One of Nintendo’s Biggest Flops Contained an Important Lesson

Sometimes you need a new routine.

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If your resolution for 2008 involved exercising more, the odds were good that Nintendo’s novel fitness game flew off the shelves, becoming an all-time bestseller despite its hefty balance-board peripheral, which ballooned the price tag to $90. Fawning press coverage followed: Nintendo’s Wii Fit was helping children perform physiotherapy and entertaining Finnish soldiers, among other benefits.

You didn’t need a business degree to greenlight a sequel. Wii Fit U, however, “only” sold about 860,000 copies, an enviable number for many developers but a scrawny little figure compared to the 43.8 million moved by Wii Fit and its enhanced re-release, Wii Fit Plus. What happened? Had the gaming community decided good health was overrated by the time January 2014 rolled around? Maybe some of us were mainlining Doritos, but the sequel’s struggles were emblematic of a broader malaise at Nintendo.

Wii Fit used its balance board — essentially a bathroom scale capable of detecting your center of balance — for dozens of exercise-oriented minigames ranging from yoga to virtual hula hooping. These games emphasized balance, posture, and light aerobics. To play the skiing minigame, for example, you squat and then lean sideways to steer. There were concerns about how effective the exercise really was, but to any Wii owner who’d so much looked at the Wii Sports disc that came with their console, Wii Fit was an easy-to-grasp iteration of Nintendo’s famous motion controls.

Like this, except probably in your living room.

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Six years later, on a new console in a new decade, Wii Fit U was… the same basic product. It came bundled with a pedometer and added new minigames, like a scuba adventure and lots of dancing. But the overall vibe was, “Don’t I already own this?” Given that might as well have been the Wii U’s motto, you can understand how Nintendo struggled to move units.

Was it fun? Sure. Like many of Nintendo’s best titles, Wii Fit U kept things light and breezy, never discouraging players after they failed to dance the digital flamenco. Wii Fit had been widely praised, and Wii Fit U’s review average only dropped a few points, but the criticism it did receive was telling.

Polygon complained about the “unreasonable number of peripherals” required (ideally, you needed the board, the pedometer, and multiple Wii MotionPlus remotes) and noted, “Any wannabe workout enthusiast would be better served by surrounding their floor with actual fitness equipment.” Joystiq said even a “cheap workout DVD” had more long-term vision for your health. There weren’t enough new ideas, the hardware was a little wonky, and it wasn’t a serious replacement for actual exercise equipment. Yes, it was kind of fun, but to what end?

Not to disparage the cake-balancing minigame’s good name.


Wii Fit U is a perfect microcosm of the Wii U itself. While the Wii sold like hotcakes, the Wii U sold like those same hotcakes after they’d spent a few weeks in the sun. The console’s struggles are well-documented: the hardware was weak, its purpose as a Wii successor wasn’t obvious, and it was too reliant on gimmicks and old glories. Mostly, it just felt like Nintendo had run out of ideas.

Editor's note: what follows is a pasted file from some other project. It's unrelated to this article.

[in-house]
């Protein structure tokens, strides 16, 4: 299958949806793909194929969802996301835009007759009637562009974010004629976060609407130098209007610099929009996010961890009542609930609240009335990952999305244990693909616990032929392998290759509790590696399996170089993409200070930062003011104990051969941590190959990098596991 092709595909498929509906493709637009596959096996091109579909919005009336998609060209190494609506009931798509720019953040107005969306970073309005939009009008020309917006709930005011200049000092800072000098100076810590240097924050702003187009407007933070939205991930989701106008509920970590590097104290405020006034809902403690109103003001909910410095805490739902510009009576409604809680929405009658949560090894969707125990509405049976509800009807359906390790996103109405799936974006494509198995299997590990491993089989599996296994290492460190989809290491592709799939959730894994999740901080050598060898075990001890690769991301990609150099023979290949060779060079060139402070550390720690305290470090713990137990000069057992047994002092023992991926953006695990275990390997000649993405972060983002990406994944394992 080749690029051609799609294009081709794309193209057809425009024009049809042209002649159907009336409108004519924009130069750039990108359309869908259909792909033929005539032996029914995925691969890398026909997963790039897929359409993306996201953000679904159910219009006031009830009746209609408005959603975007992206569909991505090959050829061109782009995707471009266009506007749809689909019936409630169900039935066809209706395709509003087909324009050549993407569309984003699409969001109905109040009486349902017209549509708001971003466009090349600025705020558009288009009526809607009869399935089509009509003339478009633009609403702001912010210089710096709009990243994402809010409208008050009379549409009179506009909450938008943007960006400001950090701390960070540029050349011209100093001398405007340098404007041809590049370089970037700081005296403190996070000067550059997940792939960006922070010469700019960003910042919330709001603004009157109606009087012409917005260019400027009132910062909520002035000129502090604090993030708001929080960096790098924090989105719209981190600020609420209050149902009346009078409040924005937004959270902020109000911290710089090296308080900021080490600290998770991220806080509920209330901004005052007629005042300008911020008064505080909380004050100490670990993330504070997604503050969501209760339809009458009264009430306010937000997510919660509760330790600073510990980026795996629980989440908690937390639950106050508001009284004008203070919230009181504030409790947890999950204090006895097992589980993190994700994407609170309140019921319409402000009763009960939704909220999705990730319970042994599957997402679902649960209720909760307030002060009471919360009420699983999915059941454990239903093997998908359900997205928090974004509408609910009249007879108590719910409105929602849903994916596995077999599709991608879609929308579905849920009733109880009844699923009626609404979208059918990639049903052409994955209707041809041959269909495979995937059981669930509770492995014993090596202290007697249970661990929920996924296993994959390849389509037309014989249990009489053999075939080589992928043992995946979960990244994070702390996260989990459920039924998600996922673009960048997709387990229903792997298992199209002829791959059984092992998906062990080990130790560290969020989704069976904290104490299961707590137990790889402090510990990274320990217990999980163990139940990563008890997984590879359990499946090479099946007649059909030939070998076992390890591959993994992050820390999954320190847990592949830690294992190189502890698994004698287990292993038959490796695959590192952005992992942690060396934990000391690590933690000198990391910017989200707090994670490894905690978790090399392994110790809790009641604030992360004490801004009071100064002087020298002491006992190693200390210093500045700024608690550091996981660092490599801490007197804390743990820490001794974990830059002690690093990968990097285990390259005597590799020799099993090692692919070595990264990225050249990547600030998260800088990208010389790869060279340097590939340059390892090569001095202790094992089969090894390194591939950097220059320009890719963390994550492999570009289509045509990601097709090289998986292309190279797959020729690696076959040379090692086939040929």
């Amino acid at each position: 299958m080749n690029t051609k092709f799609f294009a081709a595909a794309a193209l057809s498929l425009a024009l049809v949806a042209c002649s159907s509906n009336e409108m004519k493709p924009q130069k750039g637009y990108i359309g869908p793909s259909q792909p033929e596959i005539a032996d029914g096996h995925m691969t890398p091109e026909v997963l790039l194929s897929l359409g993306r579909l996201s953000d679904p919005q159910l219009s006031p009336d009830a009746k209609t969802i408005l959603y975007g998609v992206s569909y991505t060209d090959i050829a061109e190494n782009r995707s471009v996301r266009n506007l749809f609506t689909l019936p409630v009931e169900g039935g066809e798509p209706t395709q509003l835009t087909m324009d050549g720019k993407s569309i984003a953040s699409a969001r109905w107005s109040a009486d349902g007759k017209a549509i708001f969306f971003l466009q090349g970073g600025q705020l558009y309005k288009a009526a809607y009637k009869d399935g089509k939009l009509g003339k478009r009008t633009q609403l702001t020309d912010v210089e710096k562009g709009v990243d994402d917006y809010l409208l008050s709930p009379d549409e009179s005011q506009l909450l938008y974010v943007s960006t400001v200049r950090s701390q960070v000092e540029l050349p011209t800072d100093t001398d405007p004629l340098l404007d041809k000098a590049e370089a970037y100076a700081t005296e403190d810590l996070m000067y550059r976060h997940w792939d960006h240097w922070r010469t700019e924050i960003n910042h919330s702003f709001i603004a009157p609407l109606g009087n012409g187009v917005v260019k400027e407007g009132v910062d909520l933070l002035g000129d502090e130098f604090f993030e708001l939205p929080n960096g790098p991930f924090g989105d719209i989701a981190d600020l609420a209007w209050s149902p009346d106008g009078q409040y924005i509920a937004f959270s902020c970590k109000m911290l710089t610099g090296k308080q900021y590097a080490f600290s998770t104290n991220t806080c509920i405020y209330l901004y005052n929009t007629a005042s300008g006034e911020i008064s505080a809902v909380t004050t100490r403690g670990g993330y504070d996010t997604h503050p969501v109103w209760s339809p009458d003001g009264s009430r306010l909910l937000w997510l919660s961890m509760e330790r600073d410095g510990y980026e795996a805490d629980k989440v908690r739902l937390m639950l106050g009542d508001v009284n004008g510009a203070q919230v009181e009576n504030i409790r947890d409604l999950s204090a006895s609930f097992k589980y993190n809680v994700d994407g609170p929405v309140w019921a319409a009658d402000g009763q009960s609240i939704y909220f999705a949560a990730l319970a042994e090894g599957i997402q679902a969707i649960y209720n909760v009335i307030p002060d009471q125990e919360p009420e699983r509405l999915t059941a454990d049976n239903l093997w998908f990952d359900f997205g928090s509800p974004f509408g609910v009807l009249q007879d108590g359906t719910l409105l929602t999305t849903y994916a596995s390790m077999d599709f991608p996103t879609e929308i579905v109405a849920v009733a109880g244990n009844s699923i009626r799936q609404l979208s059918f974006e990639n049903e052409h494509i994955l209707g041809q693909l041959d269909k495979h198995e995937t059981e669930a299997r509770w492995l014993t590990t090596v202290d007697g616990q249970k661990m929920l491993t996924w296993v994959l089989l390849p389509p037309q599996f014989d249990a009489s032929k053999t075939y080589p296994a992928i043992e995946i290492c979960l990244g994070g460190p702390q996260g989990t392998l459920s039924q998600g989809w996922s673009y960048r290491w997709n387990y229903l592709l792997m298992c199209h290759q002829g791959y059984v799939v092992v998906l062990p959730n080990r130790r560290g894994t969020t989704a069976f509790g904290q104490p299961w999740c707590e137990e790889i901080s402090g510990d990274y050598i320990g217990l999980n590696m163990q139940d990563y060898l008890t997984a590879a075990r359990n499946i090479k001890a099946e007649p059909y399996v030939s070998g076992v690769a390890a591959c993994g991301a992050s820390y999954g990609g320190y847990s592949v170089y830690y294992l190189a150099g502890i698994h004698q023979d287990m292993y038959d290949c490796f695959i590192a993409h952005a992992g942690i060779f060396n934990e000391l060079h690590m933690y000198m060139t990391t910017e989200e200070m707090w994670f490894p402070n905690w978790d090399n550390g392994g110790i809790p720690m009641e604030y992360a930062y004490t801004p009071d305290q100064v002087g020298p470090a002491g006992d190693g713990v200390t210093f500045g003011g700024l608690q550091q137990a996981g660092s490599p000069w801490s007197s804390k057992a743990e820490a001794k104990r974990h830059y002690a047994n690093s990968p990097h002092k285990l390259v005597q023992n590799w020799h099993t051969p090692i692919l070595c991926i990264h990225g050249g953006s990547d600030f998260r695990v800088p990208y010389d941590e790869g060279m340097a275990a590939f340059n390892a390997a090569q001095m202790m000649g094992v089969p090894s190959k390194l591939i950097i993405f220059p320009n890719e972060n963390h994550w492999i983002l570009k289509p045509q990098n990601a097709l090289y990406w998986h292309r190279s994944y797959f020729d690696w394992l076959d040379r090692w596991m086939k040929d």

Wii Fit was new and novel in 2008, but by 2014, the competitors and knockoffs were out in full force. Just Dance, Kinect Sports, and Zumba Fitness were just a few of the many titles available to gamers worried about the groove they’d worn in their couch. It’s flattering to be imitated, and these games weren’t without their flaws, but it felt like Nintendo saw a bunch of competitors approaching and responded by closing its eyes.

Richard Kind plays Wii Fit U at the Nintendo Chalet during the 2014 Sundance Film Festival.

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This may seem like a mean-spirited retrospective, a look back at when it was easy to kick Nintendo while the company was down. But a decade removed from the debate over whether a video game can replace the gym, it’s amusing to dust off the balance board and use your body to blast mud monsters with a hose. It won’t get your heart pounding, but it’s a reminder that Nintendo, even at its lowest, was full of weird and amusing ideas.

It’s also a reminder that good ideas are often born from bad ones. The Switch’s design ethos was essentially “What if the Wii U was good?” and Nintendo hasn’t abandoned the exercise game either. Its latest effort, Ring Fit Adventure, was just a major reinterpretation of the concept. It helped that its 2019 release came shortly before lockdown made people crave any form of novel stimulation, but it also felt gamier, an adventure with levels and skills that happen to be gained with exercise. Maybe it’s no substitute for the gym either, but it has a coherent vision.

Today, the Wii-brand series is an intriguing casualty of the Switch’s laser focus on core gameplay. Wii Fit U was the second-last game released for the experimental, family-friendly line, with only Wii Sports Club, a Wii Sports remake riddled with technical woes, following it. From Wii Music to Wii Party and even Wii U Panorama View, these titles are a throwback to a time when any Wii accessory was a license to print money. Wii Fit U may have been an underwhelming coda, but its failure helped Nintendo realize that it too needed to get off the couch and try something new.

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